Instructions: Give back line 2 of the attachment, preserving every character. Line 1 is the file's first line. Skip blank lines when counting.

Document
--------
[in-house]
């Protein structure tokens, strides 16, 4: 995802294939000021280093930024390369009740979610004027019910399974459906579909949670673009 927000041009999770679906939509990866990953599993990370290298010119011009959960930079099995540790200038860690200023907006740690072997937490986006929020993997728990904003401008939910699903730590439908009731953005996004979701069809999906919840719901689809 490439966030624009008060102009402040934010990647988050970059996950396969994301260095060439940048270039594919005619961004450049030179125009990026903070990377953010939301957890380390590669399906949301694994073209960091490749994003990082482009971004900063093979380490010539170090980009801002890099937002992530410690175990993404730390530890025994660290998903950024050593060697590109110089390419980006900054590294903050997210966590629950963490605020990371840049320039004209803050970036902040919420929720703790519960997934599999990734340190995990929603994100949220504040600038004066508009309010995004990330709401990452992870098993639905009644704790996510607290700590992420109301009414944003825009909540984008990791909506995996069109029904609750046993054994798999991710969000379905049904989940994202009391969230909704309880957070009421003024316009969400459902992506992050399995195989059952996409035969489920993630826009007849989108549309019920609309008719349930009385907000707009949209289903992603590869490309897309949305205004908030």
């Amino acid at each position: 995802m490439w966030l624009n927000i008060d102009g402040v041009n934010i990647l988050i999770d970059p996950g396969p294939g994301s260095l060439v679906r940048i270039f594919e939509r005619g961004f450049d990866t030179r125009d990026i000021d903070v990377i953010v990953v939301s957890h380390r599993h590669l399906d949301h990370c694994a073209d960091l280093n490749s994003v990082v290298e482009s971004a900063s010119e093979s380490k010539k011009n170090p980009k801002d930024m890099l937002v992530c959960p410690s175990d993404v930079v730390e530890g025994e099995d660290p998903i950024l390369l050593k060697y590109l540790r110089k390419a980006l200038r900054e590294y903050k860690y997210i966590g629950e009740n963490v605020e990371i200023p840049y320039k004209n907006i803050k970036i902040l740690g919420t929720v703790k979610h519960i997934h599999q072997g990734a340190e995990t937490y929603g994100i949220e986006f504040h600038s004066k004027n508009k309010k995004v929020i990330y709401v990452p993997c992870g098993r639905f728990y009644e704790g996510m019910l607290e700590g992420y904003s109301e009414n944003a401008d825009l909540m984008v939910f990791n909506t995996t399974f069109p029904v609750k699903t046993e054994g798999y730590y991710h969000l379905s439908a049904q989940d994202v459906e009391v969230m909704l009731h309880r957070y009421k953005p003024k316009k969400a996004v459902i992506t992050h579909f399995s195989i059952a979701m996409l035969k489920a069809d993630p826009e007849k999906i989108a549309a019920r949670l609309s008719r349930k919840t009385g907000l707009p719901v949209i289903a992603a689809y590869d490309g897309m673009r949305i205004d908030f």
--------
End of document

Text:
């Protein structure tokens, strides 16, 4: 995802294939000021280093930024390369009740979610004027019910399974459906579909949670673009 927000041009999770679906939509990866990953599993990370290298010119011009959960930079099995540790200038860690200023907006740690072997937490986006929020993997728990904003401008939910699903730590439908009731953005996004979701069809999906919840719901689809 490439966030624009008060102009402040934010990647988050970059996950396969994301260095060439940048270039594919005619961004450049030179125009990026903070990377953010939301957890380390590669399906949301694994073209960091490749994003990082482009971004900063093979380490010539170090980009801002890099937002992530410690175990993404730390530890025994660290998903950024050593060697590109110089390419980006900054590294903050997210966590629950963490605020990371840049320039004209803050970036902040919420929720703790519960997934599999990734340190995990929603994100949220504040600038004066508009309010995004990330709401990452992870098993639905009644704790996510607290700590992420109301009414944003825009909540984008990791909506995996069109029904609750046993054994798999991710969000379905049904989940994202009391969230909704309880957070009421003024316009969400459902992506992050399995195989059952996409035969489920993630826009007849989108549309019920609309008719349930009385907000707009949209289903992603590869490309897309949305205004908030």